The rest of the night was just giving hay to horses and cows, and watching that little calf to make sure she was still breathing. Thankfully she never stopped breathing, and she even ate her dinner, so hopefully she'll make it.

So that was my adventure in clerk duty. I have two more shifts over the next semester...

We got almost all of our grades now... Here's where I stand:

Orientation to Vet Med: pass
Professional Skills I: pass
Animal Populations I: pass
Veterinary Gross Anatomy: B
Normal Radiographic Anatomy: A
Veterinary Physiological Chemistry: B
Histology: B
Nutrition: still waiting
Clinical Skills I: in progress
Neonatology: in progress

I am a little miffed at Histo, because I had an 89.3% or something like that... so so so close to an A, couldn't they have been nice and rounded up?? *sigh* The others I'm happy with. I was aiming for Bs, so I did pretty well. It's strange that they only give us straight A, B, C, rather than A-, B+, etc. It doesn't seem very representative that an 80% earns the same grade as an 89%. I shouldn't be so picky, but when residency and internship programs are basing your acceptance on your GPA, why would schools give us less-descriptive grades? For me, the difference between a B- and a B+ is often the difference between taking it kind of easy and working really hard. :-/ Whatever, I won't question authority...

I have another brag that won't show up on my transcript- on the last biochem test, I got a 97%. 97%!!! Holy cow. That's the best I've done on a test in years. Who'd have thought it would be in biochem, where ironically I got the worst test grade I've gotten in years as well? Apparently re-listening to lectures worked well for that class. Maybe I should buy my own voice recorder so I can stop stealing Becca's audio files.

"Habits of Production" opened last night, but I think Chris gets to post about that whole adventure...

Friday, January 05, 2007

Late update with photos

Its late and I should be in bed but I wanted to post some pictures of the set up before they become pictures of the show it self! As of now my sound/flour piece is now called "30 lbs" and is done. "This Seemed Like a Job For Robots" is also completed, but wont be done until I do enough testing to make sure its running ok. I did some last night and liked it a lot. This is crazy, tonight is the first time that I have ever seen any of these pieces running fully. Less than 24 hrs before the opening? Riiight. Any way, pictures!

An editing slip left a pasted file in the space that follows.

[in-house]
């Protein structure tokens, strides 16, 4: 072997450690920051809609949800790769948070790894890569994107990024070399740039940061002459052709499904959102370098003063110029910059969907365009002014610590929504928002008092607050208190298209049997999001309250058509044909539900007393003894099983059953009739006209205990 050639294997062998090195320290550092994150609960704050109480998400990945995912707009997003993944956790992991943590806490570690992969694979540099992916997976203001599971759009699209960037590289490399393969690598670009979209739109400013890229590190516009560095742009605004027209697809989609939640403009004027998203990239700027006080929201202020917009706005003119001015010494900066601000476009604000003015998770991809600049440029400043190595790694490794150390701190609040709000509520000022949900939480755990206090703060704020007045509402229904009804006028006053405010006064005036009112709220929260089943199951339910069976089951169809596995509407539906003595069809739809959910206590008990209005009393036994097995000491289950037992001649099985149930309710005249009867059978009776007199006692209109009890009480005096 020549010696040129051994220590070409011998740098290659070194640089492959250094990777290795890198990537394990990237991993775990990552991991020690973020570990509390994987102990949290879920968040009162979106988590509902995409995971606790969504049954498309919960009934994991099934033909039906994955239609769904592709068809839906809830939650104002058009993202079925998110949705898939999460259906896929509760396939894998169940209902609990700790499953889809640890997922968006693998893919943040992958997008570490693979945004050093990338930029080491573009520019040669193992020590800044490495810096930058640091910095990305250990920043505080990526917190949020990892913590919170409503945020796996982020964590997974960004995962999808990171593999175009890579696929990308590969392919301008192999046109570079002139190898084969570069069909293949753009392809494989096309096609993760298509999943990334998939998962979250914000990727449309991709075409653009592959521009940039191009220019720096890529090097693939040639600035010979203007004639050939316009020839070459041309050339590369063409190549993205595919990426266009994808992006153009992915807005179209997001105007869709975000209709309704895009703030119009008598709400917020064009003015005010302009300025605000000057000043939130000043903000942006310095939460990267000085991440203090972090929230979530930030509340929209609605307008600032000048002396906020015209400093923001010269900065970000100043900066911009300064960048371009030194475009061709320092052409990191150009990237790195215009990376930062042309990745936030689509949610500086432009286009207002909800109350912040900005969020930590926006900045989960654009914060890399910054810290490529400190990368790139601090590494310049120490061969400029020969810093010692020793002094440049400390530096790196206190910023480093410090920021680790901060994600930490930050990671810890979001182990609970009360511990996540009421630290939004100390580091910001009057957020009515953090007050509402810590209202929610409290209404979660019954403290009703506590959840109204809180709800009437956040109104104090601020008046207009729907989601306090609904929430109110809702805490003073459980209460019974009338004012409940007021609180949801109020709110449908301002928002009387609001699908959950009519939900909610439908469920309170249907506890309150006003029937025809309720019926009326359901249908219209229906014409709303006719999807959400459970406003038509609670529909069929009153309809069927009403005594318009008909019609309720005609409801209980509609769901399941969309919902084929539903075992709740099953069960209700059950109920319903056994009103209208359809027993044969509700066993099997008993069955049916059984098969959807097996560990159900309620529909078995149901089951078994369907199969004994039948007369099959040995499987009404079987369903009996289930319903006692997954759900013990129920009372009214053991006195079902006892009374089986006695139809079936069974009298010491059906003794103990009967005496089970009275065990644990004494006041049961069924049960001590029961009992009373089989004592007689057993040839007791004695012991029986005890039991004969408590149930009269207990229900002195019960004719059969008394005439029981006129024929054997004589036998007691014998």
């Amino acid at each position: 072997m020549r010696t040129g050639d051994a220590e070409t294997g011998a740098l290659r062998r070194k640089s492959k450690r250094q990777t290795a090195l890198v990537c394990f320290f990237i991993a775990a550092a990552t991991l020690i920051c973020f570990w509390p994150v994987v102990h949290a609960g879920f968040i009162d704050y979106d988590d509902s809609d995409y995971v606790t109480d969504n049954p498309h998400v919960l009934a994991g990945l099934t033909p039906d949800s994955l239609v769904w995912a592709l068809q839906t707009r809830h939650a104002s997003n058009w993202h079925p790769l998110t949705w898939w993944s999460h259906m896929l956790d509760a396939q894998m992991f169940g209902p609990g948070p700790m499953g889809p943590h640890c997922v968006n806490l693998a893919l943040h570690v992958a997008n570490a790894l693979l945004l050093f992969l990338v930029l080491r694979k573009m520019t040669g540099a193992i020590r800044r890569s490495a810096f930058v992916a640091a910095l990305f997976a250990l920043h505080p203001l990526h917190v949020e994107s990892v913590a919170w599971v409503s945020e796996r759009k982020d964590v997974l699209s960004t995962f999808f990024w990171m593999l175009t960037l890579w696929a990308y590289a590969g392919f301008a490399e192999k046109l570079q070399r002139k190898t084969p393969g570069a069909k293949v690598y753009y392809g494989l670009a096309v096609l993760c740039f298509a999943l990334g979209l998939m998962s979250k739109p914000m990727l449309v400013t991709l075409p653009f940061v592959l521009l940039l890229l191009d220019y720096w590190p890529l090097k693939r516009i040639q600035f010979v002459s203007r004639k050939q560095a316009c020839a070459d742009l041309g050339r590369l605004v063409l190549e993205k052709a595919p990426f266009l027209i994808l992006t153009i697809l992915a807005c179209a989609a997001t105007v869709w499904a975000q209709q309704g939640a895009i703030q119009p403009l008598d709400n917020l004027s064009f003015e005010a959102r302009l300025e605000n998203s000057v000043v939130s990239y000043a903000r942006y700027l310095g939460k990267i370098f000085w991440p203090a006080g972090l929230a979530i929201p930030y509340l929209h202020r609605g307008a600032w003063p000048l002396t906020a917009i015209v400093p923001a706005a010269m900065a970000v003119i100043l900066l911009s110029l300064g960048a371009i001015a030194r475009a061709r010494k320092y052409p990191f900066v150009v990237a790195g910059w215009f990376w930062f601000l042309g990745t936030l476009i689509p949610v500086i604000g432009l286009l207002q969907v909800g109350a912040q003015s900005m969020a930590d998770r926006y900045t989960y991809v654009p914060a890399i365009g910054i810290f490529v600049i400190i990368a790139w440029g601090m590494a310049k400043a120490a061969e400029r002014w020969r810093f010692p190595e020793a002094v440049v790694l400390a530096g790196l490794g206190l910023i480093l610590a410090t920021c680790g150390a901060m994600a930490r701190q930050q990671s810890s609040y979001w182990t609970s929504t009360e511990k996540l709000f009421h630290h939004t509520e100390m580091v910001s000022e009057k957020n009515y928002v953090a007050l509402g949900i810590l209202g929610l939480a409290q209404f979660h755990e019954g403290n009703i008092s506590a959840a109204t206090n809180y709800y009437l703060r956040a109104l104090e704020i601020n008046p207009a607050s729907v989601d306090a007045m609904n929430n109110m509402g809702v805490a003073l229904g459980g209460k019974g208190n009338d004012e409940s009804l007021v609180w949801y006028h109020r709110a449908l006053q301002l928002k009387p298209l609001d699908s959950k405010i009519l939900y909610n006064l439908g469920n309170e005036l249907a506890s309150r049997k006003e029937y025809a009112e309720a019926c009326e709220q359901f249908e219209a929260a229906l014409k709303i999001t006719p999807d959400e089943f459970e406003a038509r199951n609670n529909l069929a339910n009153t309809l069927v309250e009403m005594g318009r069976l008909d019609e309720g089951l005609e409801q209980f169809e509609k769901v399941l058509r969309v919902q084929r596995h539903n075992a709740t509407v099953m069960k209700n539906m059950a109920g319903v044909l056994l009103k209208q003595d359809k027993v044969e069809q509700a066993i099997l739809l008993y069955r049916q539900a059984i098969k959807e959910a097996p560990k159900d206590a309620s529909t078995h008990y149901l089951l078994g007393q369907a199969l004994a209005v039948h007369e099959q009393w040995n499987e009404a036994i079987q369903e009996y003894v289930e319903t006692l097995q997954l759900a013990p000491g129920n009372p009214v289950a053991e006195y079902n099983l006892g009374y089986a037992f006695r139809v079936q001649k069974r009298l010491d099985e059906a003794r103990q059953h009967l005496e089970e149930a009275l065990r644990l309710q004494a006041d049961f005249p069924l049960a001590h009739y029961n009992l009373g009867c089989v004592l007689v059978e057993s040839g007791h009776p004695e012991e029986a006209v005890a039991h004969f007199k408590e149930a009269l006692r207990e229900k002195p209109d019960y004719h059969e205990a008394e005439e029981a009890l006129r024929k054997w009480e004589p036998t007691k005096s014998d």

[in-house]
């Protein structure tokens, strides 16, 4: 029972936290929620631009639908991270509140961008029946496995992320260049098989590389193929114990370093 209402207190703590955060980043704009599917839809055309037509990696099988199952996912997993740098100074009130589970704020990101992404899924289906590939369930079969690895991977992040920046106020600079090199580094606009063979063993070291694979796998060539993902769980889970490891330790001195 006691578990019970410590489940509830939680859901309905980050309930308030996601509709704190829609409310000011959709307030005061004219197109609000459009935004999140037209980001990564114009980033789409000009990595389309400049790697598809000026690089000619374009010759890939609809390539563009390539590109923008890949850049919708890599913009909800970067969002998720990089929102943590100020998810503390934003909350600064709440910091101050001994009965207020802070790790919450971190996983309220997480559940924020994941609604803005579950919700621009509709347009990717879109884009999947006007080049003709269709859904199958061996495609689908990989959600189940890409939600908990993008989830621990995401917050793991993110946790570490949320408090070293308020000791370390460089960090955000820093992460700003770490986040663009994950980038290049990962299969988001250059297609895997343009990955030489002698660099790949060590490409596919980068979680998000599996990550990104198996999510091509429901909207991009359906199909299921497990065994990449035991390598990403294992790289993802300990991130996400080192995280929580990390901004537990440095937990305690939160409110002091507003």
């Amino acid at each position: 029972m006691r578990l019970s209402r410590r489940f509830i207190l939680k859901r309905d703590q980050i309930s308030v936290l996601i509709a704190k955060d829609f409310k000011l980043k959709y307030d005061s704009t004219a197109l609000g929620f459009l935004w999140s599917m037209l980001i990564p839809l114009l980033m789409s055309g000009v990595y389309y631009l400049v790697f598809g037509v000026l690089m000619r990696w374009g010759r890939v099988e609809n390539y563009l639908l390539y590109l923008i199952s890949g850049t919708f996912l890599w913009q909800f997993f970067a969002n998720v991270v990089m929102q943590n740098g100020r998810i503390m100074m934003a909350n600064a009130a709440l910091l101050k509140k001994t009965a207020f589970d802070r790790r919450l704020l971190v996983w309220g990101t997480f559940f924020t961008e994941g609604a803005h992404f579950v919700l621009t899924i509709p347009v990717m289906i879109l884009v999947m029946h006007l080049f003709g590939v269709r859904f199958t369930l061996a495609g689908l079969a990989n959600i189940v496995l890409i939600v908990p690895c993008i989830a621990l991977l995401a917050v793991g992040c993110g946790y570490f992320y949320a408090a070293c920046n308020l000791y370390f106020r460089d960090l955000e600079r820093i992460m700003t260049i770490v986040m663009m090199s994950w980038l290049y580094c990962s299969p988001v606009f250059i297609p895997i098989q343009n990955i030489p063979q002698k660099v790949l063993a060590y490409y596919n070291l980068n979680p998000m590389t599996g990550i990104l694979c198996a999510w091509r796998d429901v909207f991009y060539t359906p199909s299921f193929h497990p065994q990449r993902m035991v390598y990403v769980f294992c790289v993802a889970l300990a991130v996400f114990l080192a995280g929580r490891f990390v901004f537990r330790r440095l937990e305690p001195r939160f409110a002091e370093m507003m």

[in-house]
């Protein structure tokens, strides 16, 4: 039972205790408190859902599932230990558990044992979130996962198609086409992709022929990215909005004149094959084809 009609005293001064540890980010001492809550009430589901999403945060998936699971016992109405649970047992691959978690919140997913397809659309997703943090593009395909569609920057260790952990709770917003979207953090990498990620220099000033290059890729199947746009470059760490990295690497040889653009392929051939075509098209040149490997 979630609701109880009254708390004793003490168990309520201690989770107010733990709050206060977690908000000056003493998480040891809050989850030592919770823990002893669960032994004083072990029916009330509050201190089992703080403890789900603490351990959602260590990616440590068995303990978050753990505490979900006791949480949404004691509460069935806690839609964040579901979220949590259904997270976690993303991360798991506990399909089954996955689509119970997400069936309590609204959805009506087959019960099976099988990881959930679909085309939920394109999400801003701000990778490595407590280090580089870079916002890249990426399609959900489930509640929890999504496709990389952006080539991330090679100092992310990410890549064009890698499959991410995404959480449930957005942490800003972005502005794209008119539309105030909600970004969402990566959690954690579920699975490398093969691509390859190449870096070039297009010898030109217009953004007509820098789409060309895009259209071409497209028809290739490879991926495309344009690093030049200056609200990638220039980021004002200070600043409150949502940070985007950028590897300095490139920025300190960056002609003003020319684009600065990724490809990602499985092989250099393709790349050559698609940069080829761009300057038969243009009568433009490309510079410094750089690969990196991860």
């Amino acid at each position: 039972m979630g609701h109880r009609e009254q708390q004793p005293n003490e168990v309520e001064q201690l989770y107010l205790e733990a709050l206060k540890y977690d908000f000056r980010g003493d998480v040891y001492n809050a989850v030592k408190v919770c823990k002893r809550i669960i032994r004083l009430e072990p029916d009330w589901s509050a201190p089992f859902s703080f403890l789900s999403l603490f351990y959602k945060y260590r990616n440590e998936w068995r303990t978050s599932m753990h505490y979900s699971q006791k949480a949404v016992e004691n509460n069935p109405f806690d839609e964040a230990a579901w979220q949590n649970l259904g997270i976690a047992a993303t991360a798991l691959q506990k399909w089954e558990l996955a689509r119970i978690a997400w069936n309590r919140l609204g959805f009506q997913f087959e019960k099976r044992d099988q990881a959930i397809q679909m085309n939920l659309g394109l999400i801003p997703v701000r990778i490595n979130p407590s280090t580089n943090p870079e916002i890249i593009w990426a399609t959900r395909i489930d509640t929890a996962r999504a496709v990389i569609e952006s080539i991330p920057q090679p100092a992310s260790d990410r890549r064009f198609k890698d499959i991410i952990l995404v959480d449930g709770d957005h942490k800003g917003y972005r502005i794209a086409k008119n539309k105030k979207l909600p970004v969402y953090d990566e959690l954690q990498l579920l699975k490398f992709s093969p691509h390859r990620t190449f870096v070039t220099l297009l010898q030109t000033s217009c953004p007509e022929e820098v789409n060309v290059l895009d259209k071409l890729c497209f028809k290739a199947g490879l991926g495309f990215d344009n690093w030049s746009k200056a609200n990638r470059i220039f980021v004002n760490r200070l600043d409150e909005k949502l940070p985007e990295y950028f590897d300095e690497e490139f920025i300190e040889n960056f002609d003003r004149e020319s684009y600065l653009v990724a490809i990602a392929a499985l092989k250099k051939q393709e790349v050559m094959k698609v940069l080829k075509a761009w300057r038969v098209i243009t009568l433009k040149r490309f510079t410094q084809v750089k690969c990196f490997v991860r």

Wednesday, January 03, 2007


Star Tribune
St. Olaf


Show set up II

I thought I would update on my whereabouts.

- The show is designed and looks great
- The cube is built for the robots, it still needs to be leveled and painted white(er)
- The shy flour base is ready, the pedestal needs to be painted, then all put together
- The robots need to be set up in their cube
- The projectors need to be sorted.

then test, test, test, test, test!

January 5th, 6:00 PM!

Pics later if I have time to take them...

Monday, January 01, 2007

Show set up

Well new years is over and now its time for the set up week to begin. Right now I have done everything (I hope) I can do to get ready for the installation and am looking forward to tomorrow when the work of piecing it all together happens. Last year rabbit logic came together well, and that included invention and last minute thinking as well.

Megan thought of a good title for my flour pile. "Shy Flour" :-D (joke here) I will post set up pics as they go.

2007, snow, and soup

Happy New Year all!

Yesterday, I took the Bear out to the natural lands at St. Olaf to get in some much-needed romping. We got to the far side of Skoglund Pond when it started raining... brr... It was definitely mud-luscious and puddle-wonderful, and I had a very happy dirty corgi. I figured since we were already as wet and muddy as we could get, I'd take her to the soccer fields, too, where she went bonkers. I think she was pretending to be a herding dog, running crazy frantic circles around imaginary cattle. She had a great time!

But later in the afternoon, it started to snow... So we went back up to campus to visit Chris and see how things were going, and then we both took Win back to the soccer fields for some snowy romping. The above picture is from my camera phone. She is still tuckered out today :-)

I was very happy with how the soup turned out! I have a few alterations to the recipe, though:
-they severely underestimate the amount of time it takes for the veggies and barley to cook. The recipe said it takes about 10 minutes for the barley, but I'd give it at least half an hour, but really closer to an hour to get nice and soft.
-more barley! Chris kept adding more, so I think we ended up with almost a cup more than the recipe called for.
-it's really hard to skim the fat off the top of the soup while it's still warm. It's easier to just not worry about it for the first serving, but skim it off after you've refrigerated the soup for a while.
-the recipe doesn't tell you how much water to add... we started with 7 cups, then added more as it boiled off.

Mmm, soup...

Today is January 1st, which marks 3 1/2 years for Chris and I. How should we celebrate?